# How would changes in the Earth's magnetic field affect space exploration?

It is well-known that the Earth's magnetic field may flip (geomagnetic reversal), and some data suggests it is weakening or distorting. The following shows the Earth's magnetic field at its surface in June 2014 (by ESA) which shows some distortion.

My question is, can such changes in the Earth's magnetic field affect the space exploration systems and satellites and possibly cause troubles for them?

• The time of variation is wildly different. The time scale of the field reversals is $100,000$ to $1,000,000$ years according to your link. As spacecraft programs are no longer than decades the field won't change enough to matter in that time. Measurements like this are interesting to understand geophysics, but the variation is small over a human lifetime. – Ross Millikan Apr 19 '15 at 4:48

## 1 Answer

The short answer is yes, changes in the Earth's magnetic field would cause a lot of troubles. But here's a longer answer:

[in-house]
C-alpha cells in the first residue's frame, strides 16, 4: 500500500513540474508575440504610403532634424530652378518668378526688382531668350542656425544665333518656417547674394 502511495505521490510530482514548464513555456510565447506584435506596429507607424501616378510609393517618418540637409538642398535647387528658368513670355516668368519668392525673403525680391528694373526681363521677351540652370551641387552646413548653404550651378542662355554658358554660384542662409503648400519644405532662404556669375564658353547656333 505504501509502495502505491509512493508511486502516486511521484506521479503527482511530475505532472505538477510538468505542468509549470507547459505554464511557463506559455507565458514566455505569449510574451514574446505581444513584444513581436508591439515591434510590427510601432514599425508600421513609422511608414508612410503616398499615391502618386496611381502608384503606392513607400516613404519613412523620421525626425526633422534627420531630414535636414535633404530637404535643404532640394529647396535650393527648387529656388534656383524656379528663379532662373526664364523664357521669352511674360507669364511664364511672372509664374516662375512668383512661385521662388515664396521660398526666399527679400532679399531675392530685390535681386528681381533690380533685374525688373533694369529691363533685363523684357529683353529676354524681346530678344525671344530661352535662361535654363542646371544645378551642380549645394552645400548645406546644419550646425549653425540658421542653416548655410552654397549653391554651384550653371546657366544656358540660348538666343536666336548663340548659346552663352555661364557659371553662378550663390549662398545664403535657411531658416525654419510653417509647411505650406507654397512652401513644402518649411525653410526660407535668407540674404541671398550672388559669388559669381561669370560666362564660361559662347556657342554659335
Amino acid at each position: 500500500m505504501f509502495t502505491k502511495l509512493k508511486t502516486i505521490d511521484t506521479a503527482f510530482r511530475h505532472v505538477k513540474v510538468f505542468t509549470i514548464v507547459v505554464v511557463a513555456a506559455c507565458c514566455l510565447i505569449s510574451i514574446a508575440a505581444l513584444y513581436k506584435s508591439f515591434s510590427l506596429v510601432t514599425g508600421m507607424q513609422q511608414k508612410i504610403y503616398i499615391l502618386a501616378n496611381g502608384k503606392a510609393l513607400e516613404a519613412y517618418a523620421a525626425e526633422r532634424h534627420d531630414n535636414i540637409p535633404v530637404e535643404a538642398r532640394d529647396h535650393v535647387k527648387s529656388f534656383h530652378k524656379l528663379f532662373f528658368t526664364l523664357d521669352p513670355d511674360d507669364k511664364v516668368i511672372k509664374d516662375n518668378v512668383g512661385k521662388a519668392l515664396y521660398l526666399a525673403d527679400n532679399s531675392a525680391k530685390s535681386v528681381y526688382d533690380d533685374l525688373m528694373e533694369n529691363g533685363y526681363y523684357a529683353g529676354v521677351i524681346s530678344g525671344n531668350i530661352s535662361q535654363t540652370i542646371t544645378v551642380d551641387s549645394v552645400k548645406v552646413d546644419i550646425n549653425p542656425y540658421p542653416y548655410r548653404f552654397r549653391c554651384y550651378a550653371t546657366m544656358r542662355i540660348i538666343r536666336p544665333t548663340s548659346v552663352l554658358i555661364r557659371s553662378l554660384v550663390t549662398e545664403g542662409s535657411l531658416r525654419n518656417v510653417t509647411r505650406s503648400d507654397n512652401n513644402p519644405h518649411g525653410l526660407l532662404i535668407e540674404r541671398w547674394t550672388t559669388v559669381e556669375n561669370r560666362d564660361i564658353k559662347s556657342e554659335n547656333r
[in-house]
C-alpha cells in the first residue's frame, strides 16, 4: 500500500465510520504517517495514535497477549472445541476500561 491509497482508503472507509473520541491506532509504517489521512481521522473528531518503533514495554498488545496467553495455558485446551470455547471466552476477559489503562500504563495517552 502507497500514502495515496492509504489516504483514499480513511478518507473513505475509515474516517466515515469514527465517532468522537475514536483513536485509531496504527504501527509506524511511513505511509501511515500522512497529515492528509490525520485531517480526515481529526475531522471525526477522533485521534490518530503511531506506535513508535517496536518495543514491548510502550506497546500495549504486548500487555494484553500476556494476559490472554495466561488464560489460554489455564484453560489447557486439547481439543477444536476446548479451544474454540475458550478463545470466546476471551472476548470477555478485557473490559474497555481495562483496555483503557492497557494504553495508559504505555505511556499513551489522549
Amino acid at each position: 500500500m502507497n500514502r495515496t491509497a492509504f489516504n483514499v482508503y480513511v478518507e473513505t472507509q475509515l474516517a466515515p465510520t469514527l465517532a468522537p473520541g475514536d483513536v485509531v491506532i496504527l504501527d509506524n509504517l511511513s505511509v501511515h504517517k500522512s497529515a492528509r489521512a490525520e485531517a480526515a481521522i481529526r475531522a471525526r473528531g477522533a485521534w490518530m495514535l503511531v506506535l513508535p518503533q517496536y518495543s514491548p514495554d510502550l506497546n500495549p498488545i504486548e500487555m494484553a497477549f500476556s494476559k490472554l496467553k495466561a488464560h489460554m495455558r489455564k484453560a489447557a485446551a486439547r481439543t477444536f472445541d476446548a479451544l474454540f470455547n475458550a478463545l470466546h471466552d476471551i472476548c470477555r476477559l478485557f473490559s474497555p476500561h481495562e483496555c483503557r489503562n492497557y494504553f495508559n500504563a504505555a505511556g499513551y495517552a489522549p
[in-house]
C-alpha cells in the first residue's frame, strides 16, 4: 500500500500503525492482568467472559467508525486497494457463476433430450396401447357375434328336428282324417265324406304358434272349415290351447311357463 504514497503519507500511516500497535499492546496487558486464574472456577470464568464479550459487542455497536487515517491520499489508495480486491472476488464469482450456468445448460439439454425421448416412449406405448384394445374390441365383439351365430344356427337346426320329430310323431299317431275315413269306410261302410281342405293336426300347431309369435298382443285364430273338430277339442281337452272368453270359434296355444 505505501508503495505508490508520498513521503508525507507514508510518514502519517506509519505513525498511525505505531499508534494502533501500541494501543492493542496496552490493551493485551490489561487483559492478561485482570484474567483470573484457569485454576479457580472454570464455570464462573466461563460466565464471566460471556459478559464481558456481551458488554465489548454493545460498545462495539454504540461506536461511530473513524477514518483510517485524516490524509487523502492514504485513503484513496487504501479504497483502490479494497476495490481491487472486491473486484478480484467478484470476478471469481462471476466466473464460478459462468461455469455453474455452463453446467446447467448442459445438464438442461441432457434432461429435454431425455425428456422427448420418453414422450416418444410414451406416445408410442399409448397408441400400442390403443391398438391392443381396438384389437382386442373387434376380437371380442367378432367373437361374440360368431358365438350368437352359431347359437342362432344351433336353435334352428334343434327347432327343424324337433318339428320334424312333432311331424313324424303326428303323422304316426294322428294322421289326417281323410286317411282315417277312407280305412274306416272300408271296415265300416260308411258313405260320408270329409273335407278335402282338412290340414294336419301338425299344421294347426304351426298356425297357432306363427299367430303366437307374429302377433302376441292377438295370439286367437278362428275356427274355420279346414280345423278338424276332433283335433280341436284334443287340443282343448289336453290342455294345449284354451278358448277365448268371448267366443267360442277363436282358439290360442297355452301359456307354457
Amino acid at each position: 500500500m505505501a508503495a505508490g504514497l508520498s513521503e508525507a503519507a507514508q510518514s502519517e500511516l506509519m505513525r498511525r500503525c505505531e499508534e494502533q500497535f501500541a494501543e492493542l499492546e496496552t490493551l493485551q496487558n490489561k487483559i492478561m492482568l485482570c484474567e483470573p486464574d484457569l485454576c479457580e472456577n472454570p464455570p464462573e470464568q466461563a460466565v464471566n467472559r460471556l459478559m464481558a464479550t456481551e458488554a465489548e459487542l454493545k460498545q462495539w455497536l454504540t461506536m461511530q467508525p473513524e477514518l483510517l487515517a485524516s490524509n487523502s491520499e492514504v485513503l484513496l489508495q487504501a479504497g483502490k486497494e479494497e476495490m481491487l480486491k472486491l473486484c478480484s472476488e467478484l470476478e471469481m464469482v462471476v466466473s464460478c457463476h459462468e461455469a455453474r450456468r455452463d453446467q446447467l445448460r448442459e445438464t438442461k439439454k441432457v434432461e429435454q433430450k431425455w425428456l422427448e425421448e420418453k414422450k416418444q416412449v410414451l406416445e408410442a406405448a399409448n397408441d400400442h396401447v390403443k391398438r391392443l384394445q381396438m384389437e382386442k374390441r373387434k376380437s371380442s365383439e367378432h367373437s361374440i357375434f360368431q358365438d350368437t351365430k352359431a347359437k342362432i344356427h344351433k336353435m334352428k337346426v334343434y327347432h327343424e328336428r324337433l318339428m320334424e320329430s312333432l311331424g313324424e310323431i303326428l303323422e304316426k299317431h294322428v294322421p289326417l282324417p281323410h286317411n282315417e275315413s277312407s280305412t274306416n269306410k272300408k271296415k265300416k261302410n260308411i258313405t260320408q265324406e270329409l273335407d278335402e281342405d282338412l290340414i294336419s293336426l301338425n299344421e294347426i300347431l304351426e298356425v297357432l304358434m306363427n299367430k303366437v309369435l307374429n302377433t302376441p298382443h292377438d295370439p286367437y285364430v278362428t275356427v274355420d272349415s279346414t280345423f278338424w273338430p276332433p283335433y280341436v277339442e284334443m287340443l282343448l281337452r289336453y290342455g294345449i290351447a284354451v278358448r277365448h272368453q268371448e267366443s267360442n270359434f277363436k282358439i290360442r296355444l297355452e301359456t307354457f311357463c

Currently the Earth's magnetic field does a pretty good job of diverting particles from the Sun and protecting us from solar winds. The weakening of the Earth's magnetic field would change a lot of things:

First of all solar winds reaching the Earth could knock out our computers and communication systems, it's obvious that this will effect space exploration.

Second of all humans in space would be even less protected against radiation, thus making human space exploration even more dangerous and riskier.

By the weakening of the Earth's magnetic field our satellites would be also more exposed to solar winds. If the satellites aren't well protected against solar winds, we could loose them.

• Many thanks for the answer! (although I hoped to get more thorough answers for this question.) – user215721 Mar 14 '15 at 22:03